Florida Ballot Measures Explained

October 2, 2020 / Comments (0)

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Amendment 1 • Vote No

Citizenship Requirement to Vote in Florida Elections

It is already the law in Florida that non-citizens are barred from voting. The state constitution currently reads “every citizen of the United States” who is at least 18 years old and properly registered can vote. Amendment 1 replaces the words “every citizen “with “only a citizen.” This amendment is unnecessary, has no practical effect and is part of an effort to excite anti-immigrant voters.

Amendment 2 • Vote yes

Raising Florida’s Minimum Wage

Florida currently has a poverty minimum wage of $8.56 per hour or $1,500 per month. This amendment would raise the minimum wage to $10 an hour in 2021 and then gradually increase until it reached $15 per hour in 2026.

This amendment would help level the playing field for workers and force businesses to understand that all workers are essential.

Amendment 3 • Vote No

All Voters Vote in Primary Elections for State Legislature, Governor and Cabinet

This amendment would not open primaries but instead would eliminate primaries. The two highest vote-getters in the August election, regardless of party, would advance to the November general election. It could mean that two Democrats or two Republicans could face each other in the general election.

This would increase the costs of running for office for grassroots, first-time candidates and silence the voices of voters who may not get to vote for a candidate of their choice in November. Similar efforts in other states have severely limited minority representation in government. Florida’s Republican and Democratic parties are united against this.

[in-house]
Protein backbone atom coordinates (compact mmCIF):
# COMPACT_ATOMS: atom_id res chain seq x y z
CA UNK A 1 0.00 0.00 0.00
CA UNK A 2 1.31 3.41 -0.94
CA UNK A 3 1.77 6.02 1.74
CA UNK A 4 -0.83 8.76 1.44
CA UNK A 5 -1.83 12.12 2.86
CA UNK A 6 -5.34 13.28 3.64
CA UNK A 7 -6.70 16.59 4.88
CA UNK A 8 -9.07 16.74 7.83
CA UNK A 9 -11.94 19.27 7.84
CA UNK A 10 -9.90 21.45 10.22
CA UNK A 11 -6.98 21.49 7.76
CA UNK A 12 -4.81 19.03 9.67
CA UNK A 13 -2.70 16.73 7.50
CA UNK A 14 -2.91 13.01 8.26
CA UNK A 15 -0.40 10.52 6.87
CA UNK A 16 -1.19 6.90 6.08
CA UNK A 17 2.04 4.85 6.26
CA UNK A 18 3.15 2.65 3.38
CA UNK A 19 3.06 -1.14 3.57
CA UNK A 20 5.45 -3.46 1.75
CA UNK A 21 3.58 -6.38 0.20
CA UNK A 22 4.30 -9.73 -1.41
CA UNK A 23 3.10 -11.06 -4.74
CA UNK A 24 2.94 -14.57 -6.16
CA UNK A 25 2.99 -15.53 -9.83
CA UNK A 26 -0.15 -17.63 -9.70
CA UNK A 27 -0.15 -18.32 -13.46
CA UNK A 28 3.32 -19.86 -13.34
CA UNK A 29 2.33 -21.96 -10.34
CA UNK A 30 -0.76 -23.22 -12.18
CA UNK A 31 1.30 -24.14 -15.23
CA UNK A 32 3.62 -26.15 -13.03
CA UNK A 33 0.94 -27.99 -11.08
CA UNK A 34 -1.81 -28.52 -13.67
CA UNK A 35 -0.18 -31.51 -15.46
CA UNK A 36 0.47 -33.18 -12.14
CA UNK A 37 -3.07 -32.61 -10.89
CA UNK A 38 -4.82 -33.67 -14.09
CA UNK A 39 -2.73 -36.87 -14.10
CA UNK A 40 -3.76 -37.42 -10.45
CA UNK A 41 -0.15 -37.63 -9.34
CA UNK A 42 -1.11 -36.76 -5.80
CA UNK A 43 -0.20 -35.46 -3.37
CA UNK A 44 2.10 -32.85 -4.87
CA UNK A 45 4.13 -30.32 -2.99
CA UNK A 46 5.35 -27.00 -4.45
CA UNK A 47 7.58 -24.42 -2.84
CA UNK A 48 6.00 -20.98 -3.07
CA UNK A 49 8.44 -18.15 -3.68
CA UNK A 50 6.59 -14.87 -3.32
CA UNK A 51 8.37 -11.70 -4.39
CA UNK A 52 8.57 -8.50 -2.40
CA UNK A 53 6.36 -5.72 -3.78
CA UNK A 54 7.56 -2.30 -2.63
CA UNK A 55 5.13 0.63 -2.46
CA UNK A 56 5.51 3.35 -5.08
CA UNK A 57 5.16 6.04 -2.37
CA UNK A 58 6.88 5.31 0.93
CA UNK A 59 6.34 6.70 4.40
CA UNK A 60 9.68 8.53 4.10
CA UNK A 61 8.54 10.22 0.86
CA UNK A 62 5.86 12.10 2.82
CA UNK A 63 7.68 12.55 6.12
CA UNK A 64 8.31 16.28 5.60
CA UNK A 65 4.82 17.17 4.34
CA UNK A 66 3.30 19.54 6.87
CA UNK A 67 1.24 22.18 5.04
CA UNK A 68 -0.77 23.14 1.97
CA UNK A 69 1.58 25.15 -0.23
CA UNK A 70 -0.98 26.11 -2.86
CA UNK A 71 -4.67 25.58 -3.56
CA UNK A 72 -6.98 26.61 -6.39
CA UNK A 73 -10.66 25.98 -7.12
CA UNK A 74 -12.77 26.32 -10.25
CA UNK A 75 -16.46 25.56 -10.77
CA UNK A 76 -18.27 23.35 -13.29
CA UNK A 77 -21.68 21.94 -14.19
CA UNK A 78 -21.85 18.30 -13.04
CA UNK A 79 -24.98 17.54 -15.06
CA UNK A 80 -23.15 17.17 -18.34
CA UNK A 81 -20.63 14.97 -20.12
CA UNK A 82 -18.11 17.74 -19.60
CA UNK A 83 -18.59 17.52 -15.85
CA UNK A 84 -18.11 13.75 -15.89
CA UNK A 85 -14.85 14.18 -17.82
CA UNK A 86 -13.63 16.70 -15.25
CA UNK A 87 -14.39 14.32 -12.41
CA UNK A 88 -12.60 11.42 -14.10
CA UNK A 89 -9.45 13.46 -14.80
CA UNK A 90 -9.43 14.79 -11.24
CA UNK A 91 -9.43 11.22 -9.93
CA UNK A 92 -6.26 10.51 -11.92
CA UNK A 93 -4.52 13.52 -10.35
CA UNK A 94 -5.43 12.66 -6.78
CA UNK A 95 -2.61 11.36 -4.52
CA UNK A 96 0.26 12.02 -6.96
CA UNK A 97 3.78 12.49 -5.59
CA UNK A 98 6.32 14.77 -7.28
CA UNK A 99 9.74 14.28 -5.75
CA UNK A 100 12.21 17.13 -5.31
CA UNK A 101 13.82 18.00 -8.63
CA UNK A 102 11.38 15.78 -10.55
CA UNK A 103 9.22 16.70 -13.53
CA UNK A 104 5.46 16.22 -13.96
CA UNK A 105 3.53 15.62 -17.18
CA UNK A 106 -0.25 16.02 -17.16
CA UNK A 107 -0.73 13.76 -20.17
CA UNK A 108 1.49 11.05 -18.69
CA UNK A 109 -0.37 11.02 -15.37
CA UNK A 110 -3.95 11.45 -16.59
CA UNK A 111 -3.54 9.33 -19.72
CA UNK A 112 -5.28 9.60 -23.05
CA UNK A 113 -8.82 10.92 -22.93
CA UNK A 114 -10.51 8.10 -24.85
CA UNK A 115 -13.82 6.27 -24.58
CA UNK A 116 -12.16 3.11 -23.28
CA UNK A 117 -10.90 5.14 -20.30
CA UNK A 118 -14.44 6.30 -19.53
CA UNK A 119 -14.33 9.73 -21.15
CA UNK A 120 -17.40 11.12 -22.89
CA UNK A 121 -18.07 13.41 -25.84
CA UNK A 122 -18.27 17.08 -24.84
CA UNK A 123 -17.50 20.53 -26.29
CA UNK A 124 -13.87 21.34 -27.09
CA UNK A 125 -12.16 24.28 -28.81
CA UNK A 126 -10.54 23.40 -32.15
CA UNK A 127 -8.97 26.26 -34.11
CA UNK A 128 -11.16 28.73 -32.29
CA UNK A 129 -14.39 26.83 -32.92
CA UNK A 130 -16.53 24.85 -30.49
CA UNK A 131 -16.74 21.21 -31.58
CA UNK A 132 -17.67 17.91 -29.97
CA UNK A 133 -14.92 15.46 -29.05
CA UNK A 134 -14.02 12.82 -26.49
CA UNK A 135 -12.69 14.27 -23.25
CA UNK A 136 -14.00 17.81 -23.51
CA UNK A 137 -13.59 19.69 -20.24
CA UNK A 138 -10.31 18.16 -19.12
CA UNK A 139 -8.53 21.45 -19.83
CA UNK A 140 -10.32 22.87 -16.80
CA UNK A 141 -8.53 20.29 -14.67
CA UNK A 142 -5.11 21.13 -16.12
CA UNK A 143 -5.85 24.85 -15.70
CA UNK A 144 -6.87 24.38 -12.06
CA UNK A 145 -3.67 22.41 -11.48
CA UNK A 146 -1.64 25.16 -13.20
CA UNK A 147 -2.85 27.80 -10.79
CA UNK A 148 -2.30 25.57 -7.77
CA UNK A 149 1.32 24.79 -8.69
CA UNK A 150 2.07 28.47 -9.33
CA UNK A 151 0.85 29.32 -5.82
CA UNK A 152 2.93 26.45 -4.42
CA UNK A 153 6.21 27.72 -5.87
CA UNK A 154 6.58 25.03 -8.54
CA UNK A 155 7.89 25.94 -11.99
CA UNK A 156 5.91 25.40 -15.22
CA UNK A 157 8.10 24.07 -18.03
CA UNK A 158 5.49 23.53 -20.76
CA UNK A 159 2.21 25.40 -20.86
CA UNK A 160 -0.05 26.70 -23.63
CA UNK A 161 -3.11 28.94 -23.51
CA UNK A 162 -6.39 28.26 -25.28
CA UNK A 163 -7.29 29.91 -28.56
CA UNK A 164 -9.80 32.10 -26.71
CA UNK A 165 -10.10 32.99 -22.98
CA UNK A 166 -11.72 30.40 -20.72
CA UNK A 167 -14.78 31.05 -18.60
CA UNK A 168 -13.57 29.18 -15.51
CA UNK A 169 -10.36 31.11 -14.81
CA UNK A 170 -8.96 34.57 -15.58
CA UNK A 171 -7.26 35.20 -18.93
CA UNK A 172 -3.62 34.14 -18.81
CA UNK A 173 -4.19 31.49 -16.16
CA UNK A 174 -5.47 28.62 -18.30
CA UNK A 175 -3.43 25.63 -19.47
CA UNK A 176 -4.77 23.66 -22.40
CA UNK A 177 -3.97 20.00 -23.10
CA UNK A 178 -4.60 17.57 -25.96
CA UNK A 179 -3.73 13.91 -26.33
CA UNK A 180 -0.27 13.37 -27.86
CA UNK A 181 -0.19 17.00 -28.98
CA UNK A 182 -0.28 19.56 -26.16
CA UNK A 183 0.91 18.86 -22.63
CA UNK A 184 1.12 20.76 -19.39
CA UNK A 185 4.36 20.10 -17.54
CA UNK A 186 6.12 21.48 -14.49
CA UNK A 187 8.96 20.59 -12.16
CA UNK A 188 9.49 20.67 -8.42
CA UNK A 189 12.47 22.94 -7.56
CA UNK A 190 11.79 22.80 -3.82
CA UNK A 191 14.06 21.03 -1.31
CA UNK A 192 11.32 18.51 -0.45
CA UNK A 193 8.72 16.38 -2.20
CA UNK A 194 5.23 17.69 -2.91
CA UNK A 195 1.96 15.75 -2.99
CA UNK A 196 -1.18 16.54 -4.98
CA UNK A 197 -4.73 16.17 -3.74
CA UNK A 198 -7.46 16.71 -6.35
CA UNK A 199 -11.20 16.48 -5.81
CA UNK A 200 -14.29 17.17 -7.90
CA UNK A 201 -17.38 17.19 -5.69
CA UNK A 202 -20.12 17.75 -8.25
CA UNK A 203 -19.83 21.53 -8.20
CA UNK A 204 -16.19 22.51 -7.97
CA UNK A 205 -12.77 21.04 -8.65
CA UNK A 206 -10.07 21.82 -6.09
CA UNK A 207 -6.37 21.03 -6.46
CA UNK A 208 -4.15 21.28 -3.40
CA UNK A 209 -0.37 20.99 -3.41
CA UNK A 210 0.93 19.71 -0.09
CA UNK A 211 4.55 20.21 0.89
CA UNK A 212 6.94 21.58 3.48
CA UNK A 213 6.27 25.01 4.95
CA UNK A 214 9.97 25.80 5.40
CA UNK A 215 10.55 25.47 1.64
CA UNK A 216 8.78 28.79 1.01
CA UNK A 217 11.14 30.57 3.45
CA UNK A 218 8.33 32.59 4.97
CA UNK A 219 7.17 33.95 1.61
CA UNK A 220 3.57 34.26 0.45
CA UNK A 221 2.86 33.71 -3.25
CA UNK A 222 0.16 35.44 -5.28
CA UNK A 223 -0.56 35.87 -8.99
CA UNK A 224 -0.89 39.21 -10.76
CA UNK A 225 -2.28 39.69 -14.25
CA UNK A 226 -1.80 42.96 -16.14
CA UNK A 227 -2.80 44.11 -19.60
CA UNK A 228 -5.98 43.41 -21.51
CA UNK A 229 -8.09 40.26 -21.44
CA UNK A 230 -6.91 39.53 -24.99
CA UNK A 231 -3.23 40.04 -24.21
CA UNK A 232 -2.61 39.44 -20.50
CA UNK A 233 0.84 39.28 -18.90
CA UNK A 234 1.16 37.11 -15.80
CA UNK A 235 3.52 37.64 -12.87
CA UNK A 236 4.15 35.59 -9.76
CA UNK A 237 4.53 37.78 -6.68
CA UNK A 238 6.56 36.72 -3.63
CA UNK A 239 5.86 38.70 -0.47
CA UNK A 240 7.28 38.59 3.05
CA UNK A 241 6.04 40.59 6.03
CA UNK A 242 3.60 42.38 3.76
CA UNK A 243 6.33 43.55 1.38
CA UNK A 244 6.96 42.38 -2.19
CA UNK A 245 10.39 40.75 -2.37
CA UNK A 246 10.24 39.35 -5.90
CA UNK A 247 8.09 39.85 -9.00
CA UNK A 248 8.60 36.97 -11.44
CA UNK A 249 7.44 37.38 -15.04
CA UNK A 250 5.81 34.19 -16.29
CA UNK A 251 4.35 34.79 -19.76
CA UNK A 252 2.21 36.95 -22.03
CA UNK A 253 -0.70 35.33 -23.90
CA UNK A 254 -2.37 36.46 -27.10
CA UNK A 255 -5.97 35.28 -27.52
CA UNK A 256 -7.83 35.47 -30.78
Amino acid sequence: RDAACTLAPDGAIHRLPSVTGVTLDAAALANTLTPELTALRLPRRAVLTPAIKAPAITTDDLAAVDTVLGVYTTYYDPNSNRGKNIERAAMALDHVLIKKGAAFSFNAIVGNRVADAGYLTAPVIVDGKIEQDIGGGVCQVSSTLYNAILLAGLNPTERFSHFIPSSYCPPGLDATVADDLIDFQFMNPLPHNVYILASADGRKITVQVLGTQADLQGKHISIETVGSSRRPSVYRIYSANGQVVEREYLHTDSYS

Amendment 4 • Vote No

Voter Approval of Constitutional Amendments 

This amendment would make it harder for citizen-led ballot initiatives to pass. Instead of a single referendum requiring the approval of 60% of voters, this amendment would double the requirement. Constitutional amendments would need to get 60% approval in two separate elections.

This amendment—in addition to efforts in the Florida legislature—have been surgically tailored to stop or make it extremely difficult for citizen-initiated petitions to become law. This has been one of the best resources for the people of Florida when the legislature has ignored our interests. 

Amendment 5

Limitation on Homestead Assessments

This amendment would give homeowners an additional year to claim tax exemption when they move from one homestead property to another.

The Florida House fiscal analysis says the measure will cost local governments about $10.2 million per year when fully enacted, which would have a negative impact on local budgets and the local workers and services supported by those budgets.

Amendment 6

Ad Valorem Tax Discount for Spouses of Certain Deceased Veterans Who Had Permanent, Combat Related Disabilities

Currently, some Florida veterans get a discount on their property taxes if they were honorably discharged, are over 65 and became permanently disabled during combat. This amendment would allow spouses to continue to claim that property tax exemption after the veteran’s death if the spouse holds the title to the property and permanently lives there. It would also allow the spouse to transfer the exemption to a new property in some cases.

A Florida House fiscal analysis said it would cost local governments about $4 million annually if fully enacted, which would have a negative impact on local budgets and the local workers and services supported by those budgets.